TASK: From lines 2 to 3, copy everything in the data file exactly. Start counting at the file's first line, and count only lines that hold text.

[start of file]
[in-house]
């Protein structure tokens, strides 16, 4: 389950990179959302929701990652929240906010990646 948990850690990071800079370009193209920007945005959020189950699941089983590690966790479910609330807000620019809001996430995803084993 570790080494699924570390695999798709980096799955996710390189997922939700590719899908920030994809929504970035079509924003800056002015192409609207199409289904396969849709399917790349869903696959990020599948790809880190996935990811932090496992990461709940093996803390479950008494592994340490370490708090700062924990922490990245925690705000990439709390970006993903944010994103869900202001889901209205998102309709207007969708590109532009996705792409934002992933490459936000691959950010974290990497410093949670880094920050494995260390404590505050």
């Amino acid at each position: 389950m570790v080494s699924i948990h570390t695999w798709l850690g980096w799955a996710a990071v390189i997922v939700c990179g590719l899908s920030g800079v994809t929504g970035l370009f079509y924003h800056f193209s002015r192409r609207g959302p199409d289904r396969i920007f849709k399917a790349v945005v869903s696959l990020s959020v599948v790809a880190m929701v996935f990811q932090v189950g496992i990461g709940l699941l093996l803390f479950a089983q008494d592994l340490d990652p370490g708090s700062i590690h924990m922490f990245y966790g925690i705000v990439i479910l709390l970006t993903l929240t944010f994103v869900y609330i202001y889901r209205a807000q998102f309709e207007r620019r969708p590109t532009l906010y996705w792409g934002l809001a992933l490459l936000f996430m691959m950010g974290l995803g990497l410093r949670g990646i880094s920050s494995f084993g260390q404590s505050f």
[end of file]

């Protein structure tokens, strides 16, 4: 389950990179959302929701990652929240906010990646 948990850690990071800079370009193209920007945005959020189950699941089983590690966790479910609330807000620019809001996430995803084993 570790080494699924570390695999798709980096799955996710390189997922939700590719899908920030994809929504970035079509924003800056002015192409609207199409289904396969849709399917790349869903696959990020599948790809880190996935990811932090496992990461709940093996803390479950008494592994340490370490708090700062924990922490990245925690705000990439709390970006993903944010994103869900202001889901209205998102309709207007969708590109532009996705792409934002992933490459936000691959950010974290990497410093949670880094920050494995260390404590505050």
């Amino acid at each position: 389950m570790v080494s699924i948990h570390t695999w798709l850690g980096w799955a996710a990071v390189i997922v939700c990179g590719l899908s920030g800079v994809t929504g970035l370009f079509y924003h800056f193209s002015r192409r609207g959302p199409d289904r396969i920007f849709k399917a790349v945005v869903s696959l990020s959020v599948v790809a880190m929701v996935f990811q932090v189950g496992i990461g709940l699941l093996l803390f479950a089983q008494d592994l340490d990652p370490g708090s700062i590690h924990m922490f990245y966790g925690i705000v990439i479910l709390l970006t993903l929240t944010f994103v869900y609330i202001y889901r209205a807000q998102f309709e207007r620019r969708p590109t532009l906010y996705w792409g934002l809001a992933l490459l936000f996430m691959m950010g974290l995803g990497l410093r949670g990646i880094s920050s494995f084993g260390q404590s505050f």